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The ’90s Revisited – Superman Annual #4

90s_revisited

superman_annual004Enduring the Night!

Writer: Dan Vado
Penciller: Scott Benefiel
Inker: Trevor Scott
Letterer: Albert De Guzman
Colorist: Matt Hollingsworth
Assitant Editor: Dan Thorsland
Editor: Mike Carlin
Cover: Joe Quesada and Jimmy Palmiotti
Cover Date: 1992
Cover Price: $2.50
Published by: DC Comics

We open on Superman patrolling Metropolis, watchful for Eclipso-activity. He happens across an apparent mugging–some guy desperate to get off the planet before he’s possessed by an alien from the moon again. A police officer doesn’t take kindly to Superman’s intervention, nor the Man of Steel’s questioning of what part of the guy’s story he didn’t understand. Unfortunately, with a Black Diamond present, an Eclipso is unleashed. Fortunately, Bruce Gordon had just shown up, so is able to be part of the action…managing to save Superman by solar-blasting this particular manifestation.

Meanwhile, Lois Lane arrives in Crater Bay to investigate corruption (which just so happens to be where the "mugger" from earlier is from). She’s not exactly put at ease by her contact there, nor the hotel manager. And for good reason as it turns out the manager is a shape-shifted, Eclipsed Starman…and her contact is being blackmailed as part of Eclipso’s attempt to "get" Superman. Eclipso has also used this town to spread his Black Diamonds over the years. As Gordon and Mona near the town, an Eclipso creature ambushes them, and their solar trap is broken. Superman’s arrival saves the lives of the scientists, though not their car. As he flies them the rest of the way to Crater Bay, we cut to Lois, talking to her contact and being spurred to anger. It’s Superman arriving that tips her over the edge, and she’s possessed by Eclipso, thanks to the Black Diamond given to her by the hotel manager. Superman engages but is soon overwhelmed…not just by Eclipsed Lois but other Eclipsed individuals and manifestations. Mona sees the hero’s plight and as desperate times call for desperate measures, she grabs her Black Diamond and allows herself to be possessed, directing her rage at Eclipso and stalling things a bit. Ultimately, Superman is able to keep Eclipso busy til the sun rises, which releases the villain’s possession of Lois. Unfortunately, Mona is not so fortunate. As Superman, Lois, and Bruce debrief, Superman declares that he’s got to go back to save the rest of the town.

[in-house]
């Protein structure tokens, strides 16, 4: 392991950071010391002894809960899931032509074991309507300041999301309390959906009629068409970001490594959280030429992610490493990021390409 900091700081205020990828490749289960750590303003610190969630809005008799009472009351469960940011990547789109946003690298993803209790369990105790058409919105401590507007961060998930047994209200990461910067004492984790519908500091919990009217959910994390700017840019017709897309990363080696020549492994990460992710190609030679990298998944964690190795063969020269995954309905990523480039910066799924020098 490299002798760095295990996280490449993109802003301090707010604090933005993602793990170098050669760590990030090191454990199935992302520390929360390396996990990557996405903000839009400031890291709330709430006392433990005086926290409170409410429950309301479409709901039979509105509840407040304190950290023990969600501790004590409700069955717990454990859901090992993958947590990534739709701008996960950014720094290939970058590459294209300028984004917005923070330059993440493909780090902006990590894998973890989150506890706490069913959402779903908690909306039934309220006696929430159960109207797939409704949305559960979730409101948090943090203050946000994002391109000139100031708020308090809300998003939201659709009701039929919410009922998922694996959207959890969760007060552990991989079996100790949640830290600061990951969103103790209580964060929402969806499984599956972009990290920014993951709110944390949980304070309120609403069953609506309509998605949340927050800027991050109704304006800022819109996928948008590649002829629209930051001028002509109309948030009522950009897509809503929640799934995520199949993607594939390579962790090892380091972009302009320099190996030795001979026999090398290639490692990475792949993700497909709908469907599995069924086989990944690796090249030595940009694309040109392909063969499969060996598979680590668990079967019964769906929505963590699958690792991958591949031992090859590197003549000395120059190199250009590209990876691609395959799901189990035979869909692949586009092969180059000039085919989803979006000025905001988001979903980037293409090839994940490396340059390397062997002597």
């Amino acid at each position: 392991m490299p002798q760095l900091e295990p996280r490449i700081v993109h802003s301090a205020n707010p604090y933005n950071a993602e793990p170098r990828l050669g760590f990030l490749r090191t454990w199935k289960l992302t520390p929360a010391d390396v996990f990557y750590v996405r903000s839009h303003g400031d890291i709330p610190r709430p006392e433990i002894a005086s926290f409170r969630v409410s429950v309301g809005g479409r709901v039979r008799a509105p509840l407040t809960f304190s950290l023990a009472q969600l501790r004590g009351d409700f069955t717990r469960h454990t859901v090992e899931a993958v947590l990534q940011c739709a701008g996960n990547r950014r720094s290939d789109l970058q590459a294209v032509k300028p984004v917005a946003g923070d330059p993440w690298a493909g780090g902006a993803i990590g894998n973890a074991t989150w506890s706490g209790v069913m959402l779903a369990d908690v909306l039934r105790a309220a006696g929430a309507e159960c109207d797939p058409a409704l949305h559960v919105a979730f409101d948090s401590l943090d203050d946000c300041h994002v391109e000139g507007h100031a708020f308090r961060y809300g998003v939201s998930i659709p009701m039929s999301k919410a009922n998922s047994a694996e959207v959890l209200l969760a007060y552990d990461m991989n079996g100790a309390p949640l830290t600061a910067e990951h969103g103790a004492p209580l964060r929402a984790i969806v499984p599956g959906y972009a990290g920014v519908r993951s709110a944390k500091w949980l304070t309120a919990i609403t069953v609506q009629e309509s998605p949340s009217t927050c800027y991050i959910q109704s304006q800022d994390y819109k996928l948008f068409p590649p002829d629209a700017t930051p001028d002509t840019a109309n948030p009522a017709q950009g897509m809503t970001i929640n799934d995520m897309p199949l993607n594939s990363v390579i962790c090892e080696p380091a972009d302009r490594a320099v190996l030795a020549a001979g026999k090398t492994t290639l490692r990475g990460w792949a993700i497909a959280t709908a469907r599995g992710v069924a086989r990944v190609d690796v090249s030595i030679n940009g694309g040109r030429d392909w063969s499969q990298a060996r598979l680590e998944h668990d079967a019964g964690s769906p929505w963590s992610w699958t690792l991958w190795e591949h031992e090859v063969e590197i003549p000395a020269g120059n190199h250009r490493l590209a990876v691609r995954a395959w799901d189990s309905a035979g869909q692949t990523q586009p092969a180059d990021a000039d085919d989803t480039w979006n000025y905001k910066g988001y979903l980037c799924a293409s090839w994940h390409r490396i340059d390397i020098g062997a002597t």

I’m definitely a bit mixed on this issue. I feel like I "understood" it better this time through than whatever previous time(s) I’d read it; though I definitely had a sense before that the Eclipso situation had been a bit more drawn out and dire by this point, where so far it seems and feels more like isolated incidents than a concerted event. While I don’t totally "buy" Lois losing her cool so easily, at the same time it works for this story…and hey, it gives us extended time WITH Lois, seeing her go about investigating and such rather than JUST being TOLD she does what she does. As she and Superman were engaged by this point and she knows he’s Clark, I don’t really see her getting angry at Superman as she’d surely "understand" his intent and not take his tone/words as patronizing or such.